Shortly after this article was published, the Metropolitan Opera announced that, after “not complying with the Met’s condition that she repudiate her public support for Vladimir Putin while he wages war on Ukraine, soprano Anna Netrebko has withdrawn from her upcoming Met performances in Puccini’s ‘Turandot’ this April and May, as well as the run of Verdi’s ‘Don Carlo’ next season. ‘It is a great artistic loss for the Met and for opera,’ said Met General Manager Peter Gelb. ‘Anna is one of the greatest singers in Met history, but with Putin killing innocent victims in Ukraine, there was no way forward.'”
I wonder what it was like to sit in the Bolshoi for the company’s September 2020 season-opener of Verdi’s “Don Carlo.” Especially as the monks in San Jerónimo de Yuste summarize the cautionary tale of a fallen dictator: “His arrogance was great, his madness immeasurable.” Were there any Russians in that pandemic-soaked audience who sensed a double meaning? Or were most of them preoccupied with the role debut of Anna Netrebko as Elisabetta, the woman betrothed to—and in love with—Carlo, until political alliances re-broker her to a loveless marriage with Carlo’s father?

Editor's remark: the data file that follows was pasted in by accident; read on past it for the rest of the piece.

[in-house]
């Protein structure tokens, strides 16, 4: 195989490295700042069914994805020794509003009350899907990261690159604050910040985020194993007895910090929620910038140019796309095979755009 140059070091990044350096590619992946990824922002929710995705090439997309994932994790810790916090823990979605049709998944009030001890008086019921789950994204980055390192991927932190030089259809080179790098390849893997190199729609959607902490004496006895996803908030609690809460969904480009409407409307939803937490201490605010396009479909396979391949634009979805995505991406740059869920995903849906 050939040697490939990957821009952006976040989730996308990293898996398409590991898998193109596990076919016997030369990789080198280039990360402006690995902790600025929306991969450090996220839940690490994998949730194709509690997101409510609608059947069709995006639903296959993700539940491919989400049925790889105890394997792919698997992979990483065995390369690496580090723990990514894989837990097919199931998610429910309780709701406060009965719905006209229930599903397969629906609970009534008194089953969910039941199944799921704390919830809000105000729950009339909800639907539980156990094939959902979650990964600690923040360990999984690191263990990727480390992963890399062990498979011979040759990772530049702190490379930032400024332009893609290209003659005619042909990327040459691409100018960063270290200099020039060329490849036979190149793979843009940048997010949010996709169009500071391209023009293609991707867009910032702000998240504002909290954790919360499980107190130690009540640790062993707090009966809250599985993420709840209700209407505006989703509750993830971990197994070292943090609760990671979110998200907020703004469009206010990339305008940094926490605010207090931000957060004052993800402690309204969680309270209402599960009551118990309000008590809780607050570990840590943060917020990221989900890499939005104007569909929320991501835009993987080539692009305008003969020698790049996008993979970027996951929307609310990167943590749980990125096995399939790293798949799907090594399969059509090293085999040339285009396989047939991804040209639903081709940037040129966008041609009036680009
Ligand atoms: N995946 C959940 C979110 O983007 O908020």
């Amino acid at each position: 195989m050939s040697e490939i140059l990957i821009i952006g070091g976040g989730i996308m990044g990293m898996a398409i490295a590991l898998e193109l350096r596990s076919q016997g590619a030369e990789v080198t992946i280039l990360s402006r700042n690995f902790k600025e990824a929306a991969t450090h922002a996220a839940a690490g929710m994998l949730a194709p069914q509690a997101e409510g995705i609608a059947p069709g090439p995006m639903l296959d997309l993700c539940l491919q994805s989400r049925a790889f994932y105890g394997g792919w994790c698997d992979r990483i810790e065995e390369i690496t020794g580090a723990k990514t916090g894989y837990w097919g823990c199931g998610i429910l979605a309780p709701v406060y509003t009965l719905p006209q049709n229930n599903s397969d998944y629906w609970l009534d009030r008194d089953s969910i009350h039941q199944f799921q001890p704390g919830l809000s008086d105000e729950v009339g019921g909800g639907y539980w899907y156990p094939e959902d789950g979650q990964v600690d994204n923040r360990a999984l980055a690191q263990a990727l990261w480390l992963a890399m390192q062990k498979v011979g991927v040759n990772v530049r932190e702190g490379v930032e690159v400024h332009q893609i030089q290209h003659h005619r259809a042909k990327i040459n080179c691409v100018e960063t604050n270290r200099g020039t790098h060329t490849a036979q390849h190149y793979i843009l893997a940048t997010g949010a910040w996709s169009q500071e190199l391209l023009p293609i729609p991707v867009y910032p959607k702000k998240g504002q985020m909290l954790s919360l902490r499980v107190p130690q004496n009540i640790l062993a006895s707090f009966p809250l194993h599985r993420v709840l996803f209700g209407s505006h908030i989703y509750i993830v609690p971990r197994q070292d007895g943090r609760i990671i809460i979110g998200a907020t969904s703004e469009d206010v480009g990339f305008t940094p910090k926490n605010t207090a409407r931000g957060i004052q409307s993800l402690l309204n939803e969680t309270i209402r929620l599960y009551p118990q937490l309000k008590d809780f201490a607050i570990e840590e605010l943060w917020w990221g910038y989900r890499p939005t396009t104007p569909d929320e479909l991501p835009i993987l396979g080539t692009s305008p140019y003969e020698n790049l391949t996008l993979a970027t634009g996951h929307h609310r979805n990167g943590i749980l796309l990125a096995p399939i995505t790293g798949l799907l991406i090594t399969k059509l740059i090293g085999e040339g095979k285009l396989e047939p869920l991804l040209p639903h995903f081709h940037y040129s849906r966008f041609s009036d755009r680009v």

Nearly a decade ago, Netrebko first talked to me about this role in an interview for her 2013 Verdi album, which included Elisabetta’s afflicted aria, “Tu che le vanità.” At the time, she’d said that it was the most difficult thing she’d ever sung. She may, in fact, be the saddest character of any opera. “Everything has died inside of her, before it even had the chance to blossom,” she said. “And she must be somebody who she’s not. I can’t imagine how a person can do that. It’s crushing. That’s why this music is such a killer; because it’s all there. She’s caught. She has no options. She has nothing.”
“Don Carlo” represented a departure for Netrebko’s career, both in terms of taking on heavier, maturer, and more complex roles, and in taking a more deferential approach to the music. “Usually I do what I want,” she said of her performances in earlier parts—the Lucias, Mimìs, and Norinas. In discussing Elisabetta, however, her speaking voice darkened into a hush from its normal effervescent and idiosyncratic tone; she sounded like she was at confession.